Secondly, I am one of the three partners at Keiretsu Capital with Nathan McDonald and Randy Williams. Keiretsu is the most active early-stage tech investor in America, and we manage the funds for Keiretsu. That’s the second way we are getting investment exposure across a lot of early stage technology startups. Those startups could be any industry but our angel network will usually have backed them already.

Thirdly, we also manage Blockchain Coinvestors. In that case we give money to venture capitalists who are the best in the world in backing blockchain companies. They go out and make the direct investments.

So these are three different ways that we are investing in early stage tech companies. Between the three strategies, we are investing in perhaps 150 or more tech companies a year.

Do you have any special geography of interest?

For our direct Fifth Era investments, we tend to stay in Silicon Valley.

Secondly, Keiretsu invests globally. We have 50 locations in North America, Europe, and Asia. There’s no particular geographic focus, it depends on where there’s an angel community in which Keiretsu has a successful chapter led by a president who is interested in supporting local tech startups.

Finally, for Blockchain Coinvestors we are seeking global coverage of the emerging blockchain unicorns in Asia, North America and Europe.

At what stage do you prefer to enter?

We are early-stage tech investors.

We believe that the failure rate and the risk are very high at the formation stage. We prefer to get involved in the lead up to the series A and the series A itself when the leading angel networks and the venture capitalists are beginning to look at the company. By this stage, the company has enough substance that you can get your head around whether you think it will be successful.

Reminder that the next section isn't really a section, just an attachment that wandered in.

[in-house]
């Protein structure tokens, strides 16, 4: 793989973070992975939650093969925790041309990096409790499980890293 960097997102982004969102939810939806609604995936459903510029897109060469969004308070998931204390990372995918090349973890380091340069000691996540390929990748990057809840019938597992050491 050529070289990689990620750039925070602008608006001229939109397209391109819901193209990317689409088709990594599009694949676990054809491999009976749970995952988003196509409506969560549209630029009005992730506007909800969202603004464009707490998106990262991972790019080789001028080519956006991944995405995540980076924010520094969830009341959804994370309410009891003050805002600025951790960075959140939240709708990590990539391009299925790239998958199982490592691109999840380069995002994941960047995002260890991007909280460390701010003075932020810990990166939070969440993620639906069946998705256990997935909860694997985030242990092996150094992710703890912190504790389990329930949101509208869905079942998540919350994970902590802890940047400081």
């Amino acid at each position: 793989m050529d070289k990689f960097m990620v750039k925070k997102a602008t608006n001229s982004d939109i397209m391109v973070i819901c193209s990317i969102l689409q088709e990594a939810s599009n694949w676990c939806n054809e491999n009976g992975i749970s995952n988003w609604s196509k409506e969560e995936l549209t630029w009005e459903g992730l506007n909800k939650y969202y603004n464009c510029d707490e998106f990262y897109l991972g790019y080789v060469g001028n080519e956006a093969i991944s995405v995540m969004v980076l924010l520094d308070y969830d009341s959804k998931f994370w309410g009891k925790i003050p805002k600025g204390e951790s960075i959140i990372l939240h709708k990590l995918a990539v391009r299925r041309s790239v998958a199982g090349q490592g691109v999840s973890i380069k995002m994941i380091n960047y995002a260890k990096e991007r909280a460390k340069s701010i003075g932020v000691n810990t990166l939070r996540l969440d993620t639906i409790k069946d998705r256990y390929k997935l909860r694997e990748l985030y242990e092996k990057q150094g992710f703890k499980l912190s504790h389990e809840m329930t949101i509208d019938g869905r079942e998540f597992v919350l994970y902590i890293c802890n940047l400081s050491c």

Investing later in the mid and late stage can be attractive but the valuations are tending to go up very fast in the spaces in which we invest. Our view is that we would sooner be highly diversified in the early stage than be paying very high valuations for a few late stage investments.

How many startup projects do you review per year?

I don’t really keep a count but for Fifth Era, our family office, we only invest maybe three to five times a year directly into a company.

Secondly, Keiretsu backs about 200 companies a year. The 50 chapters of Keiretsu are probably seeing more than 10,000 opportunities every year, and there is a very comprehensive screening and filtering process that the 50 chapters are going through. It’s a very disciplined, organized process.

Finally, for Blockchain Coinvestors we’re investors in 10 to 15 leading blockchain venture capital firms, and between them, they’re probably investing in a hundred or more blockchain companies every year.